What makes a function not defined?

I have started studying precalculus and would then start up with calculus. While studying about functions I wondered whether this function would be defined at $a$ or not. Take a look at it. $$f(x) = \frac{(x-a)(x-b)(x-c)...(x-n)}{(x-a)}$$

Here if we will simplify it further then the term $\left( x-a\right)$ would cancel out making the function defined at $a$ but if we would leave it as such it would be undefined at that point.

I asked this question because I found in some sources that the graph of such functions have an open dot at that point indicating it discontinuous at that point. But I couldn't explain it. Are the expressions before and after cancelling different or it's something else?

I would be highly obliged for your help and thanks ...

• You seem to have it right. Since you cannot divide by $0,$ the function is not defined when $x = a$. The function is undefined at $a.$ And the graph of the function has an open dot. This sort of discontinuity is called a "removable discontinuity." It is possible to define a value of the function at the case that $x=a$ that would make the function continuous. This would be equivalent to canceling the $(x-a)$ factors. Commented Mar 24, 2017 at 17:58
• It means that after simplifying the expression the function becomes continuous. Right . Thanks a lot. Commented Mar 24, 2017 at 18:01
• You cannot cancel out (x-a)/(x-a) when x=a because at x=a the expression (x-a)/(x-a) is 0/0 which is not a number. Commented Mar 24, 2017 at 21:20
• A function $f$ from $A$ to $B$ is a subset of the Cartesian product $A\times B$ with the property that for each $a\in A$ there is exactly one $(a,b)\in f.$... If $g$ is a function from $A\cup \{\alpha \}$ to $B$ with $\alpha \not \in A,$ then $f$ and $g$ are two different functions, regardless of whether or not $g\cap (A\times B)=f.$ Commented Mar 24, 2017 at 21:25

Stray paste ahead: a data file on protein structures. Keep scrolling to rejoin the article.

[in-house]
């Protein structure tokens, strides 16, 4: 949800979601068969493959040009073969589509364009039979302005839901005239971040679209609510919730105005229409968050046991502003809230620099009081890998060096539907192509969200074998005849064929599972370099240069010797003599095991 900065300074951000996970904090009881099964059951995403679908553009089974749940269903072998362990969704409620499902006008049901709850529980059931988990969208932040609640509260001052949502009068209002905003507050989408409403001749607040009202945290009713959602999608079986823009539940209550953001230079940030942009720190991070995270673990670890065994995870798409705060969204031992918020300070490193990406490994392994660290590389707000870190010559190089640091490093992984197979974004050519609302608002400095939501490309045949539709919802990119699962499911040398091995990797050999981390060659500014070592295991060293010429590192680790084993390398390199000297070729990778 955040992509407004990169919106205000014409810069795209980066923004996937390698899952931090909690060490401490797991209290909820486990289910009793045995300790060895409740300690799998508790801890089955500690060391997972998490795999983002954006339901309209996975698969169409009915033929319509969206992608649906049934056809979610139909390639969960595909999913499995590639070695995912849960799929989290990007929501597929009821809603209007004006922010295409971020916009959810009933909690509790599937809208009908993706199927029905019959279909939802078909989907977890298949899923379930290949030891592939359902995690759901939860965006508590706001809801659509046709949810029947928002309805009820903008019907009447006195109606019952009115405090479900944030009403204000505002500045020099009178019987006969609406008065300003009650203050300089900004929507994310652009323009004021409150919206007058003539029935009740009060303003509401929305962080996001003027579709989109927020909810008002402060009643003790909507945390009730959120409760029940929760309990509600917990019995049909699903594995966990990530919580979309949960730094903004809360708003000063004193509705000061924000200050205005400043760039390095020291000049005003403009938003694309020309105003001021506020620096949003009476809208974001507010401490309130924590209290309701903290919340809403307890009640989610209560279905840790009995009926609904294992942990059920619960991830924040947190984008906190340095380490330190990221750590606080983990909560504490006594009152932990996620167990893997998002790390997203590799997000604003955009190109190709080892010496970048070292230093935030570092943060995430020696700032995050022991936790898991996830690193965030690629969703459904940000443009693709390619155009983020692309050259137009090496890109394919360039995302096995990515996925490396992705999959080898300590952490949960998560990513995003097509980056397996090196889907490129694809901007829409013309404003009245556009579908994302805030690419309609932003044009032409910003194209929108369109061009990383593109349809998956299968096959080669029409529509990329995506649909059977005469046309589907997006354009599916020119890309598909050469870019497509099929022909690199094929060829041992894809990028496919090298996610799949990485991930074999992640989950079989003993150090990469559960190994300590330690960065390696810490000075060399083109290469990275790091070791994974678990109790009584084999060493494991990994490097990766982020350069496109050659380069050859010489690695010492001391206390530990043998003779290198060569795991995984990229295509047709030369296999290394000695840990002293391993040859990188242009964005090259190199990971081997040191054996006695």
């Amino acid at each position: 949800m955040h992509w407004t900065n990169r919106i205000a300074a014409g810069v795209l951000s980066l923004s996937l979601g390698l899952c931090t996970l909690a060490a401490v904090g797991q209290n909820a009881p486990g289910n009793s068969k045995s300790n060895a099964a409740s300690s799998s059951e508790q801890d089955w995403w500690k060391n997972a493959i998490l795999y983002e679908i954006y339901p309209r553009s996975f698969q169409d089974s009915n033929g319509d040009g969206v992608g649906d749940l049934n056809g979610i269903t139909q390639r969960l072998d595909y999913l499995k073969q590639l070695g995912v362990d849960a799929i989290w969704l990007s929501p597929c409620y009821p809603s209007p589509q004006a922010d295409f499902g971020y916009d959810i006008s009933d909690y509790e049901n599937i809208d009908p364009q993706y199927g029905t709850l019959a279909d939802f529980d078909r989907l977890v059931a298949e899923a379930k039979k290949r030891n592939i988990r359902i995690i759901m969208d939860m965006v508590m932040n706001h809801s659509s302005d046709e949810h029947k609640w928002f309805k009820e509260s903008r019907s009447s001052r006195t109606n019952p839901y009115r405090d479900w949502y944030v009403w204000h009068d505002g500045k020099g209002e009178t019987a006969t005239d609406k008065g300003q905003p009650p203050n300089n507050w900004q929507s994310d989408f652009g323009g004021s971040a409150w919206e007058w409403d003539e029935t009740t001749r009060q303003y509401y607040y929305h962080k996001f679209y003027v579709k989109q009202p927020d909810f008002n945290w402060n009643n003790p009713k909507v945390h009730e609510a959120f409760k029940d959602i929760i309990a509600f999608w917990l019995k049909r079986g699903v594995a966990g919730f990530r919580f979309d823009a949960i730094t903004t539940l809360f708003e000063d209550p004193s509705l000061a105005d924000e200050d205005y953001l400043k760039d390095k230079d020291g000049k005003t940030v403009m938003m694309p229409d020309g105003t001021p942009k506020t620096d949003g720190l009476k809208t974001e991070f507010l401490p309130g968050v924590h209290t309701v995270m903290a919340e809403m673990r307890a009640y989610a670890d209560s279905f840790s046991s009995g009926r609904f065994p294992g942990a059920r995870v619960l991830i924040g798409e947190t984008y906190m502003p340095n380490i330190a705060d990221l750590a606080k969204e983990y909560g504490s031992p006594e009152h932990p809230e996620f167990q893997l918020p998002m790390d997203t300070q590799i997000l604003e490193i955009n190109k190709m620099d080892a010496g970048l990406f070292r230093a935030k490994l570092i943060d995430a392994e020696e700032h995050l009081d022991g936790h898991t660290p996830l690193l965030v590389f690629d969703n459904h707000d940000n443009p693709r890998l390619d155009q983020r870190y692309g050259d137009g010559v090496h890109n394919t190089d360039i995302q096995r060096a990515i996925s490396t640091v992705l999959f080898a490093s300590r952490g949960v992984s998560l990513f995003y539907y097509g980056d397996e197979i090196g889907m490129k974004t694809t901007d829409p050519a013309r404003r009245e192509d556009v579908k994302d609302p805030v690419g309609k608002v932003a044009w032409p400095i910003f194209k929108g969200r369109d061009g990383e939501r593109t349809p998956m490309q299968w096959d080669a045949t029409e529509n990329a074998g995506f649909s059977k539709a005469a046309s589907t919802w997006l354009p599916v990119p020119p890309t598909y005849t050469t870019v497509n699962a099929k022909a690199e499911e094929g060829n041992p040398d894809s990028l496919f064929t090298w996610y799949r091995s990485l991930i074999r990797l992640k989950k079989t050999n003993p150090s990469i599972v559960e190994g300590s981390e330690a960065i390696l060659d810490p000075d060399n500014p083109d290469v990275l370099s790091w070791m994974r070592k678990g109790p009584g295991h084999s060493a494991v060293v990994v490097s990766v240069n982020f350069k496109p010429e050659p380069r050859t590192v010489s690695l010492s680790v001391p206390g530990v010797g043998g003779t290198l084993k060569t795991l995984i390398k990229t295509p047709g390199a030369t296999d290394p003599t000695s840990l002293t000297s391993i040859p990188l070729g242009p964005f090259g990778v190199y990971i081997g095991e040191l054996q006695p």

Consider the following functions: $$f(x) = 5$$

$$g(x) = \dfrac{5(x-2)}{(x-2)}$$

The function $g$ is not defined at $x = 2$, but agrees with $f$ at every other point.

So we would say these functions are not the same, because their domains are different.

• This means that mathematically both the expressions you gave are two different functions, though they don't seem to be intuitively. Thanks a lot as it really cleared one of my fundamentals.. Commented Mar 24, 2017 at 18:03

One cannot simplify $\frac{ca}{cb}$ to $\frac ab$ if $c=0$, because the first expression doesn't make any sense. $\frac 00\neq 1$, and that's what you're saying when you simplify the function by cancelling both $x-a$'s.

However, we don't really encounter this problem if we're being precise; we define

$$f(x)=\frac{(x-a)\cdot p(x)}{x-a}$$

for $f:\Bbb R\backslash \{a\}\to\Bbb R$ anyways (where $p$ is some polynomial, but that's beside the point), so the function

$$f(x)=p(x)$$

is still the same, if we leave $f:\Bbb R\backslash \{a\}\to\Bbb R$.

A function $f$ is a special asymmetric relation between two sets $A$ and $B$, represented by $f:A\to B$. The relation consist in that for every element of $A$ (called the domain of $f$) exists a unique element in $B$ (called the codomain of $f$) defined by the function $f$.

In your example, if the codomain of $f$ is $\Bbb R$, then $f(a)\notin \Bbb R$ because the division by zero is not defined in $\Bbb R$.